In The Killing Joke, Joker shows up at her house, shoots her in the spine, and renders her paralyzed. Joker removes Barb out of the way to kidnap the prominent Jim Gordon. Although Batman saves Jim at a later stage, he fails to protect Barbara. Her status as a crippled member of Bat-family didn't bode well with many fans and to this day Batman hasn't been forgiven.
5 Fails To Save Jim Gordon
Many would argue that Barb's paralysis and Jim Gordon's torture wasn't Batman's fault. But, come to think of it, Batman had one job—to keep the villains at bay. Batman left his Bat-family without any security after they retired. Knowing very well they could become soft targets, Batman should have acted better.
The Joker didn't attack Gordons because he knew Barb was a Batgirl. He attacked them to torture Jim into losing his senses, to seek Batman's attention. And sometimes being naturally suspicious for Batman fails to work.
4 Loses Damian Wayne
Batman and Talia al Ghul's son, Damian Wayne was raised by the League of Assasins. Damian was the only child of his Batman, the heir to his legacy, if you will. Losing Damian is the single greatest failure of Batman.
Damian was raised with the sole objective to bring Batman down. In Batman Incorporated (2012), Damian comes-of-age, despite his upbringing and decides to follow his father's footsteps. Talia, unable to come to grips with the reality, creates a clone of Damian. This full-grown adult is called Heretic. He despises Damian since the very beginning.
As Heretic imprisons Batman, Damian leaves the Batcave to save his father. In a fight, Damian who is unable to match Heretic's might is pierced in the heart with a sword. Ouch.
3 Fails To Save Jason Todd
Remember the (in)famous time when Joker beat Jason Todd to death with a crowbar? In A Death In The Family 1988, fans voted for Jason Todd to die. So, DC chose to plan it the traditional way—Batman's failure.
In a one on one with Batman, Joker abducted Jason Todd and beat him to death. As if that weren't enough, Joker bombarded the building where he left Jason to die. Batman himself admits to his failure in protecting Todd.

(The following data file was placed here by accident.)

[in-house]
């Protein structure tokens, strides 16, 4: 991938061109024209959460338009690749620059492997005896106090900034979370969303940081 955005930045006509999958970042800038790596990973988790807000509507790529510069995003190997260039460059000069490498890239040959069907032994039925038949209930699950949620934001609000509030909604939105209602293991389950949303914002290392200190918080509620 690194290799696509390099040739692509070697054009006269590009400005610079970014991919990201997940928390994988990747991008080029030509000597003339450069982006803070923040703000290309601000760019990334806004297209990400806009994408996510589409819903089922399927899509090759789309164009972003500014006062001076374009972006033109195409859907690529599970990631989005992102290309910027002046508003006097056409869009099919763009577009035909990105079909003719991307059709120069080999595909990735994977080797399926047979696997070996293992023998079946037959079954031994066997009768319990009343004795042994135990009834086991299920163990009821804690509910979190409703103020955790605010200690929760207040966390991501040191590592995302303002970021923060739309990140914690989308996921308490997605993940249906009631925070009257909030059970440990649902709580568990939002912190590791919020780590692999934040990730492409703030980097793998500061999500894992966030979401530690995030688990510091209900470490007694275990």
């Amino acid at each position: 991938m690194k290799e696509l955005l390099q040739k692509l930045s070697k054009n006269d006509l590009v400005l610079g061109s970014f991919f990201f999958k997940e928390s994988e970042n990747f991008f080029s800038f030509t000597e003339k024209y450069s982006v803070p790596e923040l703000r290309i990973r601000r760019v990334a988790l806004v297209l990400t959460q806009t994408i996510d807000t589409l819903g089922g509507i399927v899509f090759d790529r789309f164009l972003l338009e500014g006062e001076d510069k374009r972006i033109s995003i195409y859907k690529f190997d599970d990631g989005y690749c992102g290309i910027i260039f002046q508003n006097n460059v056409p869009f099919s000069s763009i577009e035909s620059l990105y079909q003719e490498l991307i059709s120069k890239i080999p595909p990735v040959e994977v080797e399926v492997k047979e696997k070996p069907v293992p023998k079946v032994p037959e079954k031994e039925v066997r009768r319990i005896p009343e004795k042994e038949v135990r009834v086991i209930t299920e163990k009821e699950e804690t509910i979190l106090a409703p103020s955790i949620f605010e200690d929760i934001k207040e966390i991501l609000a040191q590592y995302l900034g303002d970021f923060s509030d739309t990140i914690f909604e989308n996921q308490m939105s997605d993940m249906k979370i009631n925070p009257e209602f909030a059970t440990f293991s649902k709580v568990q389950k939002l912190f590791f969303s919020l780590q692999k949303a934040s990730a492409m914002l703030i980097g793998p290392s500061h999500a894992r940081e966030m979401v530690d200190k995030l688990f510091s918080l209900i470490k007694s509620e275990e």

2 Fails To Save Tim Drake
In the broader picture, Batman has constantly failed to protect his Bat-family. In Batman Beyond: Return of the Joker, the canonical timeline has fast-forwarded. Bruce Wayne is shown as an old and frail man, aided by his new Batman, Terry McGinnis. As Joker is reborn in the story, fans get a horrific flashback of Tim Drake.
It is revealed that the Joker put Tim Drake through prolonged torture that killed his soul and turned him into another Joker. He then asks Tim Drake to kill Batman at gunpoint. As diabolical as that sounds, poor Tim Drake is left to decide between the devil and the deep-sea. Although he flexes his gun at the Joker, he breaks down while doing so. In the usual 'despicable-me' tone, Bruce blames himself and calls it quits.
1 Created The Monster In The First Place
The Killing Joke and Joker's account of the past are enough references to prove the point. An average guy dresses up in the red hood, who is willing to fight the mob, which is reason enough for Batman to confront people on the bridge. As Batman walks up to the guy, he falls down into a vat full of chemicals. And voila! The Joker is born.
Joker had to be born at Batman's hands because he is Batman's antithesis, and that is why almost all of Batman's grave mistakes involve the Joker.